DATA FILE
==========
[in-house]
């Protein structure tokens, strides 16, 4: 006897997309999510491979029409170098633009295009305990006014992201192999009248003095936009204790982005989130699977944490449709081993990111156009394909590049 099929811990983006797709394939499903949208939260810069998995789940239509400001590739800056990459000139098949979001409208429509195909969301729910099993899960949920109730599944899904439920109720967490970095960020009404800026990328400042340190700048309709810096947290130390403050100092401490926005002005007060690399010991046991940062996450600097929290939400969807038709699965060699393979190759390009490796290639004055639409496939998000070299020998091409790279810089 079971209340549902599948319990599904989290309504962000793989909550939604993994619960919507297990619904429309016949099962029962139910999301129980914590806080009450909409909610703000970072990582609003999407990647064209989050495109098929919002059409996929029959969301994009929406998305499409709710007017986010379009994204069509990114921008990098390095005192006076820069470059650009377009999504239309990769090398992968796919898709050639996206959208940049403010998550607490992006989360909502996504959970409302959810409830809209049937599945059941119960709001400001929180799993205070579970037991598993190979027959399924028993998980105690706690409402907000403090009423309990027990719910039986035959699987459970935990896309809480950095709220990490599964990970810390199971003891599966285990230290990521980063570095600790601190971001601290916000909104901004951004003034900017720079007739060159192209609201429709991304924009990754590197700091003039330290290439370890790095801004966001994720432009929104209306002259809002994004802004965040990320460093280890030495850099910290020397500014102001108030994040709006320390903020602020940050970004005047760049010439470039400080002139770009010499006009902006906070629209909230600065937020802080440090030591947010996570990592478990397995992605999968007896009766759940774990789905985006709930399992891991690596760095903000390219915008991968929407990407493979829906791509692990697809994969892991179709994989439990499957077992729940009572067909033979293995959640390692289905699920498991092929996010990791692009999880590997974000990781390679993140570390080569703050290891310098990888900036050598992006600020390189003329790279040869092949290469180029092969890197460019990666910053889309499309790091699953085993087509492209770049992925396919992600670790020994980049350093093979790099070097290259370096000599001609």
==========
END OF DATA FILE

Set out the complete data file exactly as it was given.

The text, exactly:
[in-house]
């Protein structure tokens, strides 16, 4: 006897997309999510491979029409170098633009295009305990006014992201192999009248003095936009204790982005989130699977944490449709081993990111156009394909590049 099929811990983006797709394939499903949208939260810069998995789940239509400001590739800056990459000139098949979001409208429509195909969301729910099993899960949920109730599944899904439920109720967490970095960020009404800026990328400042340190700048309709810096947290130390403050100092401490926005002005007060690399010991046991940062996450600097929290939400969807038709699965060699393979190759390009490796290639004055639409496939998000070299020998091409790279810089 079971209340549902599948319990599904989290309504962000793989909550939604993994619960919507297990619904429309016949099962029962139910999301129980914590806080009450909409909610703000970072990582609003999407990647064209989050495109098929919002059409996929029959969301994009929406998305499409709710007017986010379009994204069509990114921008990098390095005192006076820069470059650009377009999504239309990769090398992968796919898709050639996206959208940049403010998550607490992006989360909502996504959970409302959810409830809209049937599945059941119960709001400001929180799993205070579970037991598993190979027959399924028993998980105690706690409402907000403090009423309990027990719910039986035959699987459970935990896309809480950095709220990490599964990970810390199971003891599966285990230290990521980063570095600790601190971001601290916000909104901004951004003034900017720079007739060159192209609201429709991304924009990754590197700091003039330290290439370890790095801004966001994720432009929104209306002259809002994004802004965040990320460093280890030495850099910290020397500014102001108030994040709006320390903020602020940050970004005047760049010439470039400080002139770009010499006009902006906070629209909230600065937020802080440090030591947010996570990592478990397995992605999968007896009766759940774990789905985006709930399992891991690596760095903000390219915008991968929407990407493979829906791509692990697809994969892991179709994989439990499957077992729940009572067909033979293995959640390692289905699920498991092929996010990791692009999880590997974000990781390679993140570390080569703050290891310098990888900036050598992006600020390189003329790279040869092949290469180029092969890197460019990666910053889309499309790091699953085993087509492209770049992925396919992600670790020994980049350093093979790099070097290259370096000599001609």